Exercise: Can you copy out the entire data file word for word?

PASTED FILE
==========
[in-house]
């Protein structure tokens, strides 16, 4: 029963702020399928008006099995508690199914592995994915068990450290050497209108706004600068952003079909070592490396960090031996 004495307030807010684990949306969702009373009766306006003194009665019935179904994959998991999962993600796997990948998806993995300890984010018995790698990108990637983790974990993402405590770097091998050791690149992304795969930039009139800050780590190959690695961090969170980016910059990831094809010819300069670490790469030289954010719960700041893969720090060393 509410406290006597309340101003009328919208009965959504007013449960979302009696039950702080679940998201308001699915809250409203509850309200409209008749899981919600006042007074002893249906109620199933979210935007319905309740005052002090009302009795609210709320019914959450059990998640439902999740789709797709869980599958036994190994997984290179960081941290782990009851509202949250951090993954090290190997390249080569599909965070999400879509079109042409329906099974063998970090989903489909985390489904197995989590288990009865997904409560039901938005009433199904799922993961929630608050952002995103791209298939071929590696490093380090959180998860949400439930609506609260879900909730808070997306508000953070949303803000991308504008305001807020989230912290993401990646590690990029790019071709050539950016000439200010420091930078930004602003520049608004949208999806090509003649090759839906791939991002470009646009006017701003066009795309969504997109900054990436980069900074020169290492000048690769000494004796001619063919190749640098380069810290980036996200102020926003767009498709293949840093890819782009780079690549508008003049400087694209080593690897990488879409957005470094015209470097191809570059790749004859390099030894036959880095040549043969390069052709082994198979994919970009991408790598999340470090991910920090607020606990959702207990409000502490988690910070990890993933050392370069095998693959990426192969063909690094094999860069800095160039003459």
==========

[in-house]
């Protein structure tokens, strides 16, 4: 029963702020399928008006099995508690199914592995994915068990450290050497209108706004600068952003079909070592490396960090031996 004495307030807010684990949306969702009373009766306006003194009665019935179904994959998991999962993600796997990948998806993995300890984010018995790698990108990637983790974990993402405590770097091998050791690149992304795969930039009139800050780590190959690695961090969170980016910059990831094809010819300069670490790469030289954010719960700041893969720090060393 509410406290006597309340101003009328919208009965959504007013449960979302009696039950702080679940998201308001699915809250409203509850309200409209008749899981919600006042007074002893249906109620199933979210935007319905309740005052002090009302009795609210709320019914959450059990998640439902999740789709797709869980599958036994190994997984290179960081941290782990009851509202949250951090993954090290190997390249080569599909965070999400879509079109042409329906099974063998970090989903489909985390489904197995989590288990009865997904409560039901938005009433199904799922993961929630608050952002995103791209298939071929590696490093380090959180998860949400439930609506609260879900909730808070997306508000953070949303803000991308504008305001807020989230912290993401990646590690990029790019071709050539950016000439200010420091930078930004602003520049608004949208999806090509003649090759839906791939991002470009646009006017701003066009795309969504997109900054990436980069900074020169290492000048690769000494004796001619063919190749640098380069810290980036996200102020926003767009498709293949840093890819782009780079690549508008003049400087694209080593690897990488879409957005470094015209470097191809570059790749004859390099030894036959880095040549043969390069052709082994198979994919970009991408790598999340470090991910920090607020606990959702207990409000502490988690910070990890993933050392370069095998693959990426192969063909690094094999860069800095160039003459």